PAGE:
December 9, 2011 in Features

Knux continues to push toward new boundaries

Correspondent
 

The Knux will perform Tuesday at the A Club.
(Full-size photo)

Map of this story's location
If you go

The Knux with Jordy Towers

When: 7:30 p.m. Tuesday

Where: A Club, 416 W. Sprague Ave.

Cost: $10, through www.aclubspokane.com

When the Knux emerged on the national radar a few years ago, the sibling duo brought a new subgenre to the world of rap.

Call it hipster-hop.

The rules to the rap game were shattered on “Remind Me in 3 Days…,” the 2008 studio debut by Kentrell and Alvin Lindsey – also known as Krispy and Joey, respectively.

The alterna-rap twosome fused influences from the likes of Jimi Hendrix, Tears for Fears, The Doors and The Clash for a sound that was as un-hip-hop in its instrumentation as it was purist hip-hop in its lyrical content.

The two rappers/producers and multi-instrumentalists sandwiched rhymes about partying, girls, and parting with girls between infectious hooks amid guitar-drenched club anthems with grimy beats and New Wave inflections.

Recalling elements of Outkast, Common and post-ODB Wu-Tang, Krispy and Joey’s off-kilter soundscapes were tempered with easily accessible chants and choruses and raw subject matter, lacing their lyrics with drugged-up excursions over sonic psychedelia.

On the duo’s new album, The Knux once again are pushing the boundaries of hip-hop, while sticking to its tradition.

Released in late September on Interscope Records, “Eraser” takes the momentum of “Remind Me in 3 Days…” and its followup EP a step beyond by turning up the intensity with even more rockin’, guitar-driven fire-starters and dance-inducing beats.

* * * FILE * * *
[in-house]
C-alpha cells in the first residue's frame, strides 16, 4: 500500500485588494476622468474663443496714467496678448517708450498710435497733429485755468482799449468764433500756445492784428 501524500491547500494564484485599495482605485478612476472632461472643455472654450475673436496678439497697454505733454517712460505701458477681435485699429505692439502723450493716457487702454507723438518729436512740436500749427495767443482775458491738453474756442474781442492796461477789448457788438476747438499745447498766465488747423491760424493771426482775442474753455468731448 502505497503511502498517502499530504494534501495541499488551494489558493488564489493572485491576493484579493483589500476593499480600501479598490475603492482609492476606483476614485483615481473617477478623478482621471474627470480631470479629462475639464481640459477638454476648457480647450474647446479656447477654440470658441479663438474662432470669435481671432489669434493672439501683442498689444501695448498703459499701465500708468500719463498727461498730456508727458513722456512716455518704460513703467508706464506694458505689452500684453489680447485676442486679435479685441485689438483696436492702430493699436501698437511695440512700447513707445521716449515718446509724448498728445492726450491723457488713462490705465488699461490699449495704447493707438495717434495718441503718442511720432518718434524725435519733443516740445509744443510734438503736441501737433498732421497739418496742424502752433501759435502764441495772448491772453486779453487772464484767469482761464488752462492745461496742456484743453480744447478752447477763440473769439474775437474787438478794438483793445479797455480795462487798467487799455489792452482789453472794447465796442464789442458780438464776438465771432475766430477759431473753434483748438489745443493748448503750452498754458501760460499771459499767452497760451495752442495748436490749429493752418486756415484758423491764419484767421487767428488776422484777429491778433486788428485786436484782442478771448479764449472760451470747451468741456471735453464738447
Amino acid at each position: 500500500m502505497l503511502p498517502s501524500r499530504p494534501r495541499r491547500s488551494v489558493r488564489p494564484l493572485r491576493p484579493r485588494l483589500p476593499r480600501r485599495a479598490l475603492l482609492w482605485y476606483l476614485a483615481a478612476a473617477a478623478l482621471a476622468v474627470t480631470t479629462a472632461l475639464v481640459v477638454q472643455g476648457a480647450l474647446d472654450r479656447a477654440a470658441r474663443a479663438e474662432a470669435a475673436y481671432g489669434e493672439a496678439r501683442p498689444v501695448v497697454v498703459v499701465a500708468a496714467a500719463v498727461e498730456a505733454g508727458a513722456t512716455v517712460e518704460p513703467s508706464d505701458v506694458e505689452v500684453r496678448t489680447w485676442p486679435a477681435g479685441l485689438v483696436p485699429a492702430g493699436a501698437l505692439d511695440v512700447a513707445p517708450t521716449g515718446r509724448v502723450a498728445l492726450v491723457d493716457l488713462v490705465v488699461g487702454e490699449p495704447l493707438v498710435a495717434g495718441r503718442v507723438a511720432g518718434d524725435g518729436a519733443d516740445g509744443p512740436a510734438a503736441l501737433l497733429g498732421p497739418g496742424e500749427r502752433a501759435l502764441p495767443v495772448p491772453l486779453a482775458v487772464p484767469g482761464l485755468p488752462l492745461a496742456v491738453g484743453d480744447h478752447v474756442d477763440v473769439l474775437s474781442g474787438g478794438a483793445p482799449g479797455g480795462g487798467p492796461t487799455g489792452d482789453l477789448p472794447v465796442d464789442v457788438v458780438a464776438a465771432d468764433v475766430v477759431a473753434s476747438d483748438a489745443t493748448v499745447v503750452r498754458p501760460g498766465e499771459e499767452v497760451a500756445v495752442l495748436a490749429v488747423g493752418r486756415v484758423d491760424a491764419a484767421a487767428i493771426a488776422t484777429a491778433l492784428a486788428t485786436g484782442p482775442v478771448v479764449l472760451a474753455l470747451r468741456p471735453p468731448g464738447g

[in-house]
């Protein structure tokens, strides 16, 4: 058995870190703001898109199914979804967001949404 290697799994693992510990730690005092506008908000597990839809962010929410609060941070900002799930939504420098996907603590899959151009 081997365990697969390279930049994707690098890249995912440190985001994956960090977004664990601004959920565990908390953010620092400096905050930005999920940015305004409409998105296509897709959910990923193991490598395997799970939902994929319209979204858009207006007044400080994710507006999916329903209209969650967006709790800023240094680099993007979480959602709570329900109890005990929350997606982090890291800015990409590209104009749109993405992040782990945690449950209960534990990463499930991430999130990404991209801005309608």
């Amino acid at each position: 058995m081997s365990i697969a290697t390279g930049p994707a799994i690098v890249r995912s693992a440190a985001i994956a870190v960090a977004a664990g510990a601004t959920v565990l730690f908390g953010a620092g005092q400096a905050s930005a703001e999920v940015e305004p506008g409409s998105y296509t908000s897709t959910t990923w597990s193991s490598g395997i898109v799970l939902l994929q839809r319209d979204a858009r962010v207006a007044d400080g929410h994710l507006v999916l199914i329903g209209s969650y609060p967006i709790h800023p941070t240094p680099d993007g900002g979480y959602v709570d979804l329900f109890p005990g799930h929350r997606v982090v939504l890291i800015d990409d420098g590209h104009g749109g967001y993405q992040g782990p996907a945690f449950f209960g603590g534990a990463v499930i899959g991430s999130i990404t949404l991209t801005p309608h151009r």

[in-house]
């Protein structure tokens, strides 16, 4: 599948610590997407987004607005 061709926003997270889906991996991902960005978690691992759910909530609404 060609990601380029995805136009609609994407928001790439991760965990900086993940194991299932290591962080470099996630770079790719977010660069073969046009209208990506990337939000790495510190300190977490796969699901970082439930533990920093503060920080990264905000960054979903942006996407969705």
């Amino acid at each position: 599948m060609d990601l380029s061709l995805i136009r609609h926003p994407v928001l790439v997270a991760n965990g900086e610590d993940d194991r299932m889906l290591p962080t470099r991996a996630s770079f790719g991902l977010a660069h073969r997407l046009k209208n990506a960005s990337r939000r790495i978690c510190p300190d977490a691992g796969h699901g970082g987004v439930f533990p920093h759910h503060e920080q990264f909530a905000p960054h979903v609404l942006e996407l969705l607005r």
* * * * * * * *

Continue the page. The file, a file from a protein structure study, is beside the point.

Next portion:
Largely produced by the New Orleans-born, Hollywood-bred brothers, “Eraser” crosses a plethora of genres – from classic rock, funk, glam, pop, R&B, and Southern-fried garage rock – without compromising its hip-hop aesthetic.

While the instrumentation – nearly all of which is performed by the Lindsey brothers – breaks the mold for hip-hop, the lyrics reflect familiar themes, this time weighing in heavy on the opposite sex and turning down the drug jargon a notch or two.

On nearly all 13 tracks on “Eraser” there is a reference to the female species in one regard or the other, generally focusing on the tension that arises in relationships.

The Knux enlisted the help of a few guests on “Eraser,” including Natalia Kills on the club knocker “1974,” Jack Davey of indie darlings D*Davey on “I See Stars,” and fellow hipster heavyweight Kid Cudi on the single, “Run.” The album also contains music co-produced by John “Abba Zabba” McClain, and Blake Miller from Moving Units.

Blending a wide array of sounds with bread-crumb trail lyrics on “Eraser,” The Knux continue their assault with gender battles and genre wars.


Thoughts and opinions on this story? Click here to comment >>

Get stories like this in a free daily email